How To Hit A Fade

By Steve Silverman

Learning how to hit a fade shot is a significant step for any golfer. For most golfers with a handicap of 10 or above, trying to keep the ball in the fairway is difficult enough. However, when you are altering your stance and your hitting approach you need to be an accomplished golfer who will not lose his fundamental swing after hitting a fade.


Difficulty: Challenging
Step 1
Try to hit a fade when you need to hit a shot that goes from your left to your right. It could be from the tee or the fairway. There are times when a golfer needs to shape his shot because of trees, bunkers or hazards that may be in his way.
Step 2
Take your normal stance as you line up to hit a fade. Your feet should be square to the target. But just before you complete your setup, open your stance about three or four inches. Place your club and your shoulders in the direction you want the ball to go.
Step 3
Strike the ball. It should start off by taking off in the direction that your feet are pointed, meaning it will start off going to the left. However, as it reaches its apex, it will start to bend to the right. Most beginners know that this is similar action to a slice. But a fade is not a slice because it does not curve wildly to the right. It is a controlled curve.
Step 4
Make sure your club face is somewhat open when contact is made with the ball. By aligning your feet correctly in combination with an open face on the club, the ball should fly high and land in the direction that the golfer intended.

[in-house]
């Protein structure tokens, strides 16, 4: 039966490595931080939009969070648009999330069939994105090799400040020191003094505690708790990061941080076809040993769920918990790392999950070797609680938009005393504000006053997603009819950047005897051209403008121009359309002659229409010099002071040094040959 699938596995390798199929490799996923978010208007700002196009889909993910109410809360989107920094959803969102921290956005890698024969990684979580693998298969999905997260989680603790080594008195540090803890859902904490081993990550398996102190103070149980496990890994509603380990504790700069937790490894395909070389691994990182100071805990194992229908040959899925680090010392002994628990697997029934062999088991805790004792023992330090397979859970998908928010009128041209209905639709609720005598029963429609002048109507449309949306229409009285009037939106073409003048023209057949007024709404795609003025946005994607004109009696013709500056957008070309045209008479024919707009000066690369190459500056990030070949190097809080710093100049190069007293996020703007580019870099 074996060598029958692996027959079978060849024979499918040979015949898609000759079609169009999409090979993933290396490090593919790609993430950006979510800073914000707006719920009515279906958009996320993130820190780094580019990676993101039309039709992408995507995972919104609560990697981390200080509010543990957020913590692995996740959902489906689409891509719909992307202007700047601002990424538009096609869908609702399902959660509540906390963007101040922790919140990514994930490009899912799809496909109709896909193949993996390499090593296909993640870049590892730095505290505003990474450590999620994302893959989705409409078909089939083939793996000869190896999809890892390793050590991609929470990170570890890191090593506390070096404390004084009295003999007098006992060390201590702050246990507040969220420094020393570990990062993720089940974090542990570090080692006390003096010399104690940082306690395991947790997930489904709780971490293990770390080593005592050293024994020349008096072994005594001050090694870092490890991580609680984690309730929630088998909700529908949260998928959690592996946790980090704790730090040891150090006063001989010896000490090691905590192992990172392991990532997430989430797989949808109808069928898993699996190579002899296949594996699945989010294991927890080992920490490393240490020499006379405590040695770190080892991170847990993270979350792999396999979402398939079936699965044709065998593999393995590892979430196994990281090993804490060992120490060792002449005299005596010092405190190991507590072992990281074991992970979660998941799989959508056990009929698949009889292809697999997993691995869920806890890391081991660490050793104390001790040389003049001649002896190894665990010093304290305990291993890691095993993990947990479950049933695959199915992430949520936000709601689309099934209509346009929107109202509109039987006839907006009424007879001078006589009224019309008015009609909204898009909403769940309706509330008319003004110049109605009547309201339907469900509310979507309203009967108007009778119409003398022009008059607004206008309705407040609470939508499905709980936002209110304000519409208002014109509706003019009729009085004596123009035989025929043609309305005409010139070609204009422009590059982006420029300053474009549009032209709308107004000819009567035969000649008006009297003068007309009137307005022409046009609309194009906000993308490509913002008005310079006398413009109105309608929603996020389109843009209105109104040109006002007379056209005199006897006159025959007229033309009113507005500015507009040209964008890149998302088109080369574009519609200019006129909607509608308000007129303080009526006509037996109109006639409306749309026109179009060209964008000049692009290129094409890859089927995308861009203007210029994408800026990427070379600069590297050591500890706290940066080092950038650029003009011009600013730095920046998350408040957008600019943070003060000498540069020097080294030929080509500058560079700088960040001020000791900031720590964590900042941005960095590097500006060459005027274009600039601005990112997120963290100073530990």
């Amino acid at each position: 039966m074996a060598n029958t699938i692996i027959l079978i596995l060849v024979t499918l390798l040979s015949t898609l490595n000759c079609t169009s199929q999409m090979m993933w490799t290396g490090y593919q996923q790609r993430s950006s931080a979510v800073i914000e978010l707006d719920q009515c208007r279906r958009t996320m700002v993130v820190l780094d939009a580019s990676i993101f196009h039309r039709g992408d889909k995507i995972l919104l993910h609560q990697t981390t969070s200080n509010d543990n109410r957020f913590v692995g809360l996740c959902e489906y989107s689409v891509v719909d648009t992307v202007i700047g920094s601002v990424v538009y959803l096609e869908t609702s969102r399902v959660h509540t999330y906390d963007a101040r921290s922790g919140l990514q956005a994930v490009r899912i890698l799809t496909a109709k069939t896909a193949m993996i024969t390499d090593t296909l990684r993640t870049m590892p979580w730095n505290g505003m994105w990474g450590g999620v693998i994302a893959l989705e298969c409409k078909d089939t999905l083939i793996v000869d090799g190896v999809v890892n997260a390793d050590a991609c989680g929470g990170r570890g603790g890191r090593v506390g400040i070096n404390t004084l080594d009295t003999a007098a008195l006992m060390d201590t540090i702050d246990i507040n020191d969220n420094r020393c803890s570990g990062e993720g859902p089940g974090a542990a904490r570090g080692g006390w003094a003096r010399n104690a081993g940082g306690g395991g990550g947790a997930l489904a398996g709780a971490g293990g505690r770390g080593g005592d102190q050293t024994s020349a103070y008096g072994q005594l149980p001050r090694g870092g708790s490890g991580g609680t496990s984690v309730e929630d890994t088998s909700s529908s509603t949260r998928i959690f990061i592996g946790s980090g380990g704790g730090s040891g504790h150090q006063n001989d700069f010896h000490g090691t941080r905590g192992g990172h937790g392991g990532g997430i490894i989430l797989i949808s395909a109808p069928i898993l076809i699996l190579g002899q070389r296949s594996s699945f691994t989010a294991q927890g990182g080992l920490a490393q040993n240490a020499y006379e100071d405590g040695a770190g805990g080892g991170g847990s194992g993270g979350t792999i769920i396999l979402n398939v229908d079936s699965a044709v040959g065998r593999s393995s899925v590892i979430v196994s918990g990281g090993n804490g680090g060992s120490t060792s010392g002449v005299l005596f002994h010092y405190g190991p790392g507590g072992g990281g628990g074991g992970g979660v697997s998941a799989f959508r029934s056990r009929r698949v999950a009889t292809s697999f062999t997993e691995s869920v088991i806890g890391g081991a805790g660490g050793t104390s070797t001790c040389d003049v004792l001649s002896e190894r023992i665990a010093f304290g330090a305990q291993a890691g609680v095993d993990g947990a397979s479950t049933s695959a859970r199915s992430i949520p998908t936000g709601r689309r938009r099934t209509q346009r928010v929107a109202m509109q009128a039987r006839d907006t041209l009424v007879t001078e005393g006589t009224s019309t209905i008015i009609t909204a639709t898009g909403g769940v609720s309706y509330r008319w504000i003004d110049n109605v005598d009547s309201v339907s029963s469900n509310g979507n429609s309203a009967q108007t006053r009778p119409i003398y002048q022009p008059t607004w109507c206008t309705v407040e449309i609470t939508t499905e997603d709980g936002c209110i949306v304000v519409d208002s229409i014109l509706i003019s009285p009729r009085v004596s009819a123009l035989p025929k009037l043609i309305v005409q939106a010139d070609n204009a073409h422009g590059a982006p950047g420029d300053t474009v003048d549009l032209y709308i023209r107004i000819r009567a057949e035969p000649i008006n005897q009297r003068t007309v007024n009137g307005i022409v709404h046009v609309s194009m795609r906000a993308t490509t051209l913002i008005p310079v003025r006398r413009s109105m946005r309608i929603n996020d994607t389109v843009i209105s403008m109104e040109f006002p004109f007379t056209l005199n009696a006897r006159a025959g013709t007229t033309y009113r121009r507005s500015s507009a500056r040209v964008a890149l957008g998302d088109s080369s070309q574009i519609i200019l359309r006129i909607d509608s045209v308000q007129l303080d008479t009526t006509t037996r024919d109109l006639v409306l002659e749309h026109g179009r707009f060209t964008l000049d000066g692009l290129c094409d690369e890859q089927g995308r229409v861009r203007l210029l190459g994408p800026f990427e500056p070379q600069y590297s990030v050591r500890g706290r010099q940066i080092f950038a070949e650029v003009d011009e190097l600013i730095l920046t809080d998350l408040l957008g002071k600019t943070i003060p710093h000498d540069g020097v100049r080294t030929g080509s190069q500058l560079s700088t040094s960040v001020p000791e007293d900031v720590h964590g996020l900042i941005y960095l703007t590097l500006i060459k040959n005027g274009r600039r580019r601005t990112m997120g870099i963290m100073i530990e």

Step 5
Do not change your grip by altering the placement of your hands or by squeezing the club any tighter. On a normal swing your grip should be about a "5" on a scale of 1 to 10. For a fade shot, that grip should remain a "5."

Tips & Warnings

Work on the fade shot at the driving range before using it in an important match or tournament.

About The Author

Steve Silverman is an award-winning writer, covering sports since 1980. Silverman authored The Minnesota Vikings: The Good, The Bad and The Ugly and Who's Better, Who's Best in Football -- The Top 60 Players of All-Time, among others, and placed in the Pro Football Writers of America awards three times. Silverman holds a Master of Science in journalism from the Medill School of Journalism.

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